Honda has been in and out of F1 for many years. But who really remembers how it all began?
It all started in 1964 - a mere four years after Honda first manufactured a car! In the early 60s, F1 ran according to a 1.5 litre Formula - meaning that small displacement, high-revving engines were required - ideal territory for Honda. They developed a V12 engine for the occasion and tested it in the RA270 prototype. It was painted in gold, and sported one exhaust pipe per cylinder - making the back end looking rather spectacular.
Sadly, no small scale model if this car exists - I’d love to have one.
This prototype was developed into the RA271 (with more conventional exhausts), which raced in 1964. By 1965, Honda already recorded their first win, with Richie Ginther driving in the RA272 at the Mexican GP. F1 returned to the 3.0 litre Formula for 1966, and the new RA273 turned out to have a very powerful engine - but it was hampered by a heavy chassis, which didn’t handle terribly well either.
So for 1967, Honda sought help from Lola. They developed the chassis for the RA300, which resulted in the car being nicknamed the “Hondola”. And this is the first model of a Honda F1 I could find - this RA300 made by Dutch company EFSI roughly concurrent with the actual car:
And it seemed to work - the RA300 driven by John Surtees won its first ever race! However, this result was due to luck. The car was running in third, when on the last lap Jim Clark ran out of fuel and Jack Brabham ran wide in a corner. The last lap of the Italian GP turned out to be the only lap an RA300 would lead a race...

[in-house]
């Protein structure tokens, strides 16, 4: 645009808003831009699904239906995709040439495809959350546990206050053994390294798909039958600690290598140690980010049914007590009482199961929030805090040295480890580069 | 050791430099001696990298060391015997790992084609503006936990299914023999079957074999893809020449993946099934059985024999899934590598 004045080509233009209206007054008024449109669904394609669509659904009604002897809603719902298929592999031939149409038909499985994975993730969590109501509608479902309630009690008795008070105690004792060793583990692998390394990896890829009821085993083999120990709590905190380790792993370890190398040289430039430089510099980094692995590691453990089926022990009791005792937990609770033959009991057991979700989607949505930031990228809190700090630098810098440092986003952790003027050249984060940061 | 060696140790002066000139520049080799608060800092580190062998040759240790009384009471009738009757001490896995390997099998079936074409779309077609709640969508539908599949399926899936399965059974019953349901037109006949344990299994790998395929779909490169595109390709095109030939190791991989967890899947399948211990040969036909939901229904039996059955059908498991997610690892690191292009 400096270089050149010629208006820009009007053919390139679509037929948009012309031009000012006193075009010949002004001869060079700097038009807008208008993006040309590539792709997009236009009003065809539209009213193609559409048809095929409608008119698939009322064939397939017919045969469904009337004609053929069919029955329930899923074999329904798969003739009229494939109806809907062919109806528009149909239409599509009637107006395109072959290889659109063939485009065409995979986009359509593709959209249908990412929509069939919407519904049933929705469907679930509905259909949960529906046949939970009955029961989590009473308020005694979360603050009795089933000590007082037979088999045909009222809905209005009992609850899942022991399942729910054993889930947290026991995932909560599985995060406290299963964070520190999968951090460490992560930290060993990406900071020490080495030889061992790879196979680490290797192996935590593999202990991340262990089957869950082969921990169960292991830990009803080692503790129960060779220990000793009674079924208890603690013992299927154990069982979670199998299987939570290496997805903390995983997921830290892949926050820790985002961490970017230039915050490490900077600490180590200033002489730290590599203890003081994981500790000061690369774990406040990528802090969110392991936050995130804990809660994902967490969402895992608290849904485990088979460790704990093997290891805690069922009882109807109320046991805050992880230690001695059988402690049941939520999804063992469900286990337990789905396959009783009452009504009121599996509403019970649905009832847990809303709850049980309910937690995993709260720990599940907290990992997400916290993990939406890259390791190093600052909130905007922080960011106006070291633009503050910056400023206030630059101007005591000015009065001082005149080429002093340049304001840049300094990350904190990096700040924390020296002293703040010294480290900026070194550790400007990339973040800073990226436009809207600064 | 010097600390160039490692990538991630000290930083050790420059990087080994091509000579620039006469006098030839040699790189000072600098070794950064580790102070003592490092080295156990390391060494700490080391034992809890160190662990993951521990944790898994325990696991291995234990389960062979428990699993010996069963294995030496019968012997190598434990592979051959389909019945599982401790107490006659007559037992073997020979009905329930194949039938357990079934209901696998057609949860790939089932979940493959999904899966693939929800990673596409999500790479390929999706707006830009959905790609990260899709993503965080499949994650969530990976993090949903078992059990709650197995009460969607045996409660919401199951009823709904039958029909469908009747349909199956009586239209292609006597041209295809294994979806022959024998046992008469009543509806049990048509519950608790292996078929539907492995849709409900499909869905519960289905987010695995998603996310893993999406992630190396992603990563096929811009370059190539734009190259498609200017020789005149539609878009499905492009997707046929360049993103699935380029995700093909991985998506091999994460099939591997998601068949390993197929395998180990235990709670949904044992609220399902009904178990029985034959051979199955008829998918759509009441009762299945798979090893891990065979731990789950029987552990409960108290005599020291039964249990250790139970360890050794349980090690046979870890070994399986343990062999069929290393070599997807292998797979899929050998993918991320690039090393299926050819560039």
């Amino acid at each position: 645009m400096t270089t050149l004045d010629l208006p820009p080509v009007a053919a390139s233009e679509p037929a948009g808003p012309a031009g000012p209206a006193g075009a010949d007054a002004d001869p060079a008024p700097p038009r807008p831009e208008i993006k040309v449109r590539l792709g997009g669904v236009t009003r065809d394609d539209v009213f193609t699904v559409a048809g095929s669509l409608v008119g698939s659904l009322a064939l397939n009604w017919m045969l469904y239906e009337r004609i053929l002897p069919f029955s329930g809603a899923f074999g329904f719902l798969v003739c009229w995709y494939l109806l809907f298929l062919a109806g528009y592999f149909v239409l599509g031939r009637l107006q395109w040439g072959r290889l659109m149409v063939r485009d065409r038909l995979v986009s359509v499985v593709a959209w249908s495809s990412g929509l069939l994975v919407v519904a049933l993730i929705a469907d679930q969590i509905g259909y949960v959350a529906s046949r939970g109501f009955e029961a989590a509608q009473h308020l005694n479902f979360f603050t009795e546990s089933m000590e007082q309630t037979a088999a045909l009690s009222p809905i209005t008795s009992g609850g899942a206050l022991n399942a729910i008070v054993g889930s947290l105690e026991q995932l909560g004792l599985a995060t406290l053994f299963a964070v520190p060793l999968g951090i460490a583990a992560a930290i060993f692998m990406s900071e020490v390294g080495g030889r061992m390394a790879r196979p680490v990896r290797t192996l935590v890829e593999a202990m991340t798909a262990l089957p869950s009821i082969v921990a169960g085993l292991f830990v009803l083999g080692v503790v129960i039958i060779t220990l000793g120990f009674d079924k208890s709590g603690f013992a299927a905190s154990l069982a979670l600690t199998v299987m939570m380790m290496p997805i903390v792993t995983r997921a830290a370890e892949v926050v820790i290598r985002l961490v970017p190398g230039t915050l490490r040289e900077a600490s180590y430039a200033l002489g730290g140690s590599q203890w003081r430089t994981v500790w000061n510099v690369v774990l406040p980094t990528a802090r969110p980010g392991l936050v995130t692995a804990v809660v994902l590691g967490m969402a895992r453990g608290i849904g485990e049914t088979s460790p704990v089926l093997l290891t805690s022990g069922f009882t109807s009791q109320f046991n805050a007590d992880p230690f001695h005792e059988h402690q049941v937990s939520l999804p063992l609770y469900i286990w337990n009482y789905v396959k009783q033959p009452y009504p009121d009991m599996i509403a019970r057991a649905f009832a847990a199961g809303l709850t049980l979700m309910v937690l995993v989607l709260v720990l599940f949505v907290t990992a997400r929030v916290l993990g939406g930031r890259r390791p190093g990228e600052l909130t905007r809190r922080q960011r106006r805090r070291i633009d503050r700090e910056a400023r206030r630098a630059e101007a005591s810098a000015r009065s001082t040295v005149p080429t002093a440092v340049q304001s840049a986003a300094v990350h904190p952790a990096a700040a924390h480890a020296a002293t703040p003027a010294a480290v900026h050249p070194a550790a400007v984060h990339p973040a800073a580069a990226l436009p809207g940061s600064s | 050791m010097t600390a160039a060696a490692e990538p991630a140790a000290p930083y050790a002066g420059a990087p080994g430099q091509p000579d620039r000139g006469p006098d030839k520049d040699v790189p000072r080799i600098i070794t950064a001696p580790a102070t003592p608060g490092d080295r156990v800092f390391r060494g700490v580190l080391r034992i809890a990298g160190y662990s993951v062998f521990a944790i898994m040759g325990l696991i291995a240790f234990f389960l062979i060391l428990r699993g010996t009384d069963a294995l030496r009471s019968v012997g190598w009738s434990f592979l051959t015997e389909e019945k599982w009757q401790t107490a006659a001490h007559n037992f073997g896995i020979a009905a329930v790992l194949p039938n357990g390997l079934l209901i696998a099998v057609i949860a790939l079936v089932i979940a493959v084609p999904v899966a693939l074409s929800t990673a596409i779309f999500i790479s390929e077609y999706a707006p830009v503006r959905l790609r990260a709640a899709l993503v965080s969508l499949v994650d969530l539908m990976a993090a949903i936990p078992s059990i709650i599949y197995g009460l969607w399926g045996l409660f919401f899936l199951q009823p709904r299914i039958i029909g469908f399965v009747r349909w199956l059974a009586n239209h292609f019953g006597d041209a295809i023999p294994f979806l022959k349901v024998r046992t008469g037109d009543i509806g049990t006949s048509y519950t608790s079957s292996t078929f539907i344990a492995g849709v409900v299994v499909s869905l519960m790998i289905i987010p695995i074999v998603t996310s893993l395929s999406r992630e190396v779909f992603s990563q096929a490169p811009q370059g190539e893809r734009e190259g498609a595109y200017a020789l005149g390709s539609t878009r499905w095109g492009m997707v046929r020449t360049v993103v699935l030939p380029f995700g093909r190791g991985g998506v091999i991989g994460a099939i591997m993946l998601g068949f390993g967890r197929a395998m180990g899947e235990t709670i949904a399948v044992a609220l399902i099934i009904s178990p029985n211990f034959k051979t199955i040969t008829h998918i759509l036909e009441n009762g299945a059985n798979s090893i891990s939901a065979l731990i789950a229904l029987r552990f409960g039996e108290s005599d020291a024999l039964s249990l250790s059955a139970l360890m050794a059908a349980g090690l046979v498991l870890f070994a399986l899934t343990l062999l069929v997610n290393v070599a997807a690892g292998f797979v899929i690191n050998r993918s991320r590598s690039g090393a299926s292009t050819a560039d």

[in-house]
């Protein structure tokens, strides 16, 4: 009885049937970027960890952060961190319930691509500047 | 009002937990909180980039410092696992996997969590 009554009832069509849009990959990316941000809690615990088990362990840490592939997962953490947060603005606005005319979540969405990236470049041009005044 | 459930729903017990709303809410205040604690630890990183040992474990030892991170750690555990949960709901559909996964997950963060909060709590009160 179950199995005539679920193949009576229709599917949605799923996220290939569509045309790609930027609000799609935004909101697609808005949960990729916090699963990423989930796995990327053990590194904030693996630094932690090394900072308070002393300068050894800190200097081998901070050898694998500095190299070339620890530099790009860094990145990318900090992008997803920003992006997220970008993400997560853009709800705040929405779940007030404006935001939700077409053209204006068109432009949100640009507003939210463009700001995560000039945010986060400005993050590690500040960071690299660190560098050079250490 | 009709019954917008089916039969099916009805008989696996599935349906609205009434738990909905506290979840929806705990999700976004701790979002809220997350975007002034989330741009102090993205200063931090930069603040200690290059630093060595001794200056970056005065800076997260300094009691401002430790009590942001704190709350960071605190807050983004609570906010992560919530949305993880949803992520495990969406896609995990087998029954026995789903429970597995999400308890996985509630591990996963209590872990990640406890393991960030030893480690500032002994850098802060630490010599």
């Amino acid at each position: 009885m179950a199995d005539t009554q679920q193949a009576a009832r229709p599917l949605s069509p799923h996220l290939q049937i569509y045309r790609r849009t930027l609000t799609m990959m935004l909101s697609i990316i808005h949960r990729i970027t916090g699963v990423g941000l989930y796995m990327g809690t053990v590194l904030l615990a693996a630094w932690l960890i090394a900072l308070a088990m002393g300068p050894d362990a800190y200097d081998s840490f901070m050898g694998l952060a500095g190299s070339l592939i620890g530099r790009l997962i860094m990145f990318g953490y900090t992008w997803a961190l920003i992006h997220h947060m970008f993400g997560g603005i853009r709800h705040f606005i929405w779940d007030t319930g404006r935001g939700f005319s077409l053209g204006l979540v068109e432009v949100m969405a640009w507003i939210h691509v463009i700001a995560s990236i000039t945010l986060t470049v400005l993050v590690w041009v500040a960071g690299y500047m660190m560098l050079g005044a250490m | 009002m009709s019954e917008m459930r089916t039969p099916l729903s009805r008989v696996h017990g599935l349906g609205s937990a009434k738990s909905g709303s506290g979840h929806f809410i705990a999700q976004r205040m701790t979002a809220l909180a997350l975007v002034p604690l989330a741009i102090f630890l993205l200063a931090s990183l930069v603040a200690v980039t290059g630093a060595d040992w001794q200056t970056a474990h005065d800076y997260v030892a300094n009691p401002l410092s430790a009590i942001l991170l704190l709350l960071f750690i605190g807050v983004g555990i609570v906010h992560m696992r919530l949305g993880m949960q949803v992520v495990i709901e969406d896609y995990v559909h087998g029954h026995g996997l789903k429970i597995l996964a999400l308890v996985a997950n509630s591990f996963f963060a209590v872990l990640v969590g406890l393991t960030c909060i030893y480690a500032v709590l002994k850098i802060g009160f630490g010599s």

The RA301 that followed in 1968 was just a further development of the RA300 - aerodynamics were starting to play a greater role. But Honda did not really want to spend too much money or time on this car, as they were developing the all-new RA302 simultaneously. The RA301 only managed one 2nd place at the French GP (more on that one later), and due to poor reliability, only finished three races overall that season. Here’s the RA301 by Zylmex (driven by a midget):
Which brings us to the RA302 - and the final chapter of Honda’s involvement with F1 for quite some time. For the 1968 season, Soichiro Honda himself had decreed that the next F1 car by Honda should be air-cooled! So all of the development went into the brand new RA302 (with the chassis again coming from Lola). It was also to be magnesium bodied - as opposed to the aluminium body of the RA301.
The car was ready for the 1968 French GP - but regular driver John Surtees refused to race it. Due to the combination of the unprotected fuel tanks and the flammable magnesium body, he labelled it a “death trap”. Instead, Jo Schlesser used it, while Surtees ran the RA301.
Surtees was proven right in the worst possible way. Schlesser’s RA302 crashed on lap two and immediately burst into flames, killing the driver instantly.
Honda built a second RA302 for the Italian GP, but once again Surtees refused to get in. He raced the unreliable RA301 until the end of the season, after which Honda withdrew from F1. It was a rather undignified ending to what was a very brave and daring enterprise by Honda. The surviving, never raced RA302 still sits today in the Honda factory museum.
The model above is a Tomica Limited - I also have the regular version somewhere, but couldn’t dig it up in time for today’s post. Just why did Tomica chose to produce this ill fated car years later? I don’t really know - it seems an odd decision for sure.